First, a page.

Some of you might know that I’m a singer and guitarist in a rock n’ roll band. Last weekend, we had our second sold out show at a beautiful local furniture shop/coffeehouse. First thing to note was that the show was sold out in advance. It’s not the norm for that venue, even with a humble capacity of somewhere between 40-50 people. The second thing to note was that the overwhelming majority were people we’ve never met before and that our own friends and families couldn’t get reservations. It’s a little hard to convey how significant that is in the little Kingdom of Bahrain on a Saturday night with many events going on. I have to admit to being a bit oblivious to the good press we’ve recently been getting and the reputation we’ve been developing around the country. Back to the coffeehouse. Why were people there? Recent headlines in local newspapers, magazines, social media etc. have been talking about audiences “falling in love” with the band, the band “stealing the show”. Others say things like “Local Iconic Band Headlines Festival”. Being the MULC coach that I am, I was (as usual) really tuning into the vibe, to what kind of people were there, how they were feeling, what they were expecting and after the show began, how they were responding. My goal as a performer and frontman has (at least in recent years) not been to impress, to demonstrate a particular skill or talent or to have them think we’re the best musicians in the world. It is to get people, at least for a moment in time, to feel good about themselves. To make them forget that they and I are different people. My freedom and peace is their freedom and peace. My rapport and fun, friendly, loving bro-dynamic with the rest of the band is their dynamic with the band. Our music is their music. Our vibe is their vibe. How does it happen? I don’t know. The only thing that I can boil it down to is being in a state of freedom and complete appreciation of the moment. Freedom from judgment. Freedom from expectations. Freedom from the ego’s idea of what this all should be. Do the terms “dot-mind” and “parallel processing” sound familiar?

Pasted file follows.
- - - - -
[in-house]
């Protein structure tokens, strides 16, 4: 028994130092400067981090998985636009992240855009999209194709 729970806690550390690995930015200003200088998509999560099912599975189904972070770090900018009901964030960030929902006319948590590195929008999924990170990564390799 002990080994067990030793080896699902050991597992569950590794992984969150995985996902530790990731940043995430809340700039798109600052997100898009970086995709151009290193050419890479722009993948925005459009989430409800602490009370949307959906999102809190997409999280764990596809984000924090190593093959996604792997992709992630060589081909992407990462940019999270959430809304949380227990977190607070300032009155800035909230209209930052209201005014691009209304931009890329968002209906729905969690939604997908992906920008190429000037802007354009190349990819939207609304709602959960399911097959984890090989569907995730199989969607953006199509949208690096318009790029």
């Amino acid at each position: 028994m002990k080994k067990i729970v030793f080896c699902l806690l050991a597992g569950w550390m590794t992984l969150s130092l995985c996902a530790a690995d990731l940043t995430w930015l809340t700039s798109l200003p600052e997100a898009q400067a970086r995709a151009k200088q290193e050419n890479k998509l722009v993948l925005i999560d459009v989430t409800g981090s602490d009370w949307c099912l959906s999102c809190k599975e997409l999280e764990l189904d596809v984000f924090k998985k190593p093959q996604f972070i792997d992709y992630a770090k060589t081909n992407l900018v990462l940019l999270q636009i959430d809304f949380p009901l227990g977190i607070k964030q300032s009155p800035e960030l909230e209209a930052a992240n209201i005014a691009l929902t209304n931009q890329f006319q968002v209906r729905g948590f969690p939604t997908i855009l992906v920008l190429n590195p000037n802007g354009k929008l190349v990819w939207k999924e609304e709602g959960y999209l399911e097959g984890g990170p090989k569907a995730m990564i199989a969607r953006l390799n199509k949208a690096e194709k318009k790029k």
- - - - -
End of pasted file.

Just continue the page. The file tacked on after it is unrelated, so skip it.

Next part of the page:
All the “magic” happens in non-verbal communication, intuitive movements and responses, eye contact, smiles, focus of attention on particular things and moments. The music itself, to me, is the vehicle.
I’m not saying that the music that we play doesn’t have a very important role in the whole experience. It does. But to me, it’s the vehicle.
I see it on the audience’s faces. Very often they mirror our expressions and subtle movements.
This is also why my response to the question “Would you be able to survive without music in your life” is “Yes”, which shocks people who know me. I’ve been obsessed with music my entire life.
The reason is, if music were to be taken away from me, I’d be using another avenue to practice the same thing. And as far as I’m concerned, that “thing” matters a lot more than the vehicle of expression.
In fact, I already am. It’s coaching. It’s teaching Muay Thai. It’s being involved with my local NGO bringing people together for beach cleanups and tree planting events. With everything we do, we are in some way able to help people lower some level of internal chaos.
Therefore, being a good functioning node in this network of conscious beings.
Yes, we have individual methods of expression, but the goal is the same.